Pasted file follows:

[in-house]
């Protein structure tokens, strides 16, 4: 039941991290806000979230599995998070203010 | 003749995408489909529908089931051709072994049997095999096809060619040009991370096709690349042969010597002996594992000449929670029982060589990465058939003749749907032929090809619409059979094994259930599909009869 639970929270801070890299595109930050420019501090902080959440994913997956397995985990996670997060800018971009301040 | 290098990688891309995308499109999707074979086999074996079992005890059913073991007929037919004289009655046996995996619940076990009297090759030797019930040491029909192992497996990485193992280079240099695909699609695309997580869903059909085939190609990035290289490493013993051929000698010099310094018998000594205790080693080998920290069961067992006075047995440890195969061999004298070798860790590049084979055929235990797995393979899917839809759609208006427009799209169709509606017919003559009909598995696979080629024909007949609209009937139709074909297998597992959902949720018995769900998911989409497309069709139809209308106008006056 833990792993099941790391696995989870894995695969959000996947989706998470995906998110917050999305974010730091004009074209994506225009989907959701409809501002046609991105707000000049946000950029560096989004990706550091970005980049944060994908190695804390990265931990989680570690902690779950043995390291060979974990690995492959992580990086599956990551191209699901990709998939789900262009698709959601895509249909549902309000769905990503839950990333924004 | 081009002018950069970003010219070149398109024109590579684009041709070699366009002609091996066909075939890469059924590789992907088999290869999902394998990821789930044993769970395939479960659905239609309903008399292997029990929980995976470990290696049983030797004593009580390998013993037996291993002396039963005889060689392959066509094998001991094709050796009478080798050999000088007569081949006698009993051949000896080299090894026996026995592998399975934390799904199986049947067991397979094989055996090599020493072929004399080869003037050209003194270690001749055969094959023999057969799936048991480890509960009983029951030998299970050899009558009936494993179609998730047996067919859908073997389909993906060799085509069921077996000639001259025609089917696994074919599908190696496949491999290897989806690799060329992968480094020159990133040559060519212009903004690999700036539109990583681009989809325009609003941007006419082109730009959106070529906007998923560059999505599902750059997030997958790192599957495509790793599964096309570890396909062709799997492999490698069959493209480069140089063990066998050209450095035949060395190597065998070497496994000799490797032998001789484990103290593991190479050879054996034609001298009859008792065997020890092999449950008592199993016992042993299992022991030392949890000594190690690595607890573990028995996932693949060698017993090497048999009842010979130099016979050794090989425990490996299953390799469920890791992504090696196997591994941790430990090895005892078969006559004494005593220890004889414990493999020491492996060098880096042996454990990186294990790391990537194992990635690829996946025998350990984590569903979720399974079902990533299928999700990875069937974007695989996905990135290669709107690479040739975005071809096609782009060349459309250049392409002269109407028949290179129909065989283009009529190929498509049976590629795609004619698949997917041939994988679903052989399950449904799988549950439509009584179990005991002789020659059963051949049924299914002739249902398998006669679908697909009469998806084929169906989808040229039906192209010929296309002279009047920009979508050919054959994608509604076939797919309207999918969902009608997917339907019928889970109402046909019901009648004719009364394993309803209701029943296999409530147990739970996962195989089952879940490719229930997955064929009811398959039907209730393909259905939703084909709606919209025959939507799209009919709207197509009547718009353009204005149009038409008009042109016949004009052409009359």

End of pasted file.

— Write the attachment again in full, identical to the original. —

[in-house]
């Protein structure tokens, strides 16, 4: 039941991290806000979230599995998070203010 | 003749995408489909529908089931051709072994049997095999096809060619040009991370096709690349042969010597002996594992000449929670029982060589990465058939003749749907032929090809619409059979094994259930599909009869 639970929270801070890299595109930050420019501090902080959440994913997956397995985990996670997060800018971009301040 | 290098990688891309995308499109999707074979086999074996079992005890059913073991007929037919004289009655046996995996619940076990009297090759030797019930040491029909192992497996990485193992280079240099695909699609695309997580869903059909085939190609990035290289490493013993051929000698010099310094018998000594205790080693080998920290069961067992006075047995440890195969061999004298070798860790590049084979055929235990797995393979899917839809759609208006427009799209169709509606017919003559009909598995696979080629024909007949609209009937139709074909297998597992959902949720018995769900998911989409497309069709139809209308106008006056 833990792993099941790391696995989870894995695969959000996947989706998470995906998110917050999305974010730091004009074209994506225009989907959701409809501002046609991105707000000049946000950029560096989004990706550091970005980049944060994908190695804390990265931990989680570690902690779950043995390291060979974990690995492959992580990086599956990551191209699901990709998939789900262009698709959601895509249909549902309000769905990503839950990333924004 | 081009002018950069970003010219070149398109024109590579684009041709070699366009002609091996066909075939890469059924590789992907088999290869999902394998990821789930044993769970395939479960659905239609309903008399292997029990929980995976470990290696049983030797004593009580390998013993037996291993002396039963005889060689392959066509094998001991094709050796009478080798050999000088007569081949006698009993051949000896080299090894026996026995592998399975934390799904199986049947067991397979094989055996090599020493072929004399080869003037050209003194270690001749055969094959023999057969799936048991480890509960009983029951030998299970050899009558009936494993179609998730047996067919859908073997389909993906060799085509069921077996000639001259025609089917696994074919599908190696496949491999290897989806690799060329992968480094020159990133040559060519212009903004690999700036539109990583681009989809325009609003941007006419082109730009959106070529906007998923560059999505599902750059997030997958790192599957495509790793599964096309570890396909062709799997492999490698069959493209480069140089063990066998050209450095035949060395190597065998070497496994000799490797032998001789484990103290593991190479050879054996034609001298009859008792065997020890092999449950008592199993016992042993299992022991030392949890000594190690690595607890573990028995996932693949060698017993090497048999009842010979130099016979050794090989425990490996299953390799469920890791992504090696196997591994941790430990090895005892078969006559004494005593220890004889414990493999020491492996060098880096042996454990990186294990790391990537194992990635690829996946025998350990984590569903979720399974079902990533299928999700990875069937974007695989996905990135290669709107690479040739975005071809096609782009060349459309250049392409002269109407028949290179129909065989283009009529190929498509049976590629795609004619698949997917041939994988679903052989399950449904799988549950439509009584179990005991002789020659059963051949049924299914002739249902398998006669679908697909009469998806084929169906989808040229039906192209010929296309002279009047920009979508050919054959994608509604076939797919309207999918969902009608997917339907019928889970109402046909019901009648004719009364394993309803209701029943296999409530147990739970996962195989089952879940490719229930997955064929009811398959039907209730393909259905939703084909709606919209025959939507799209009919709207197509009547718009353009204005149009038409008009042109016949004009052409009359």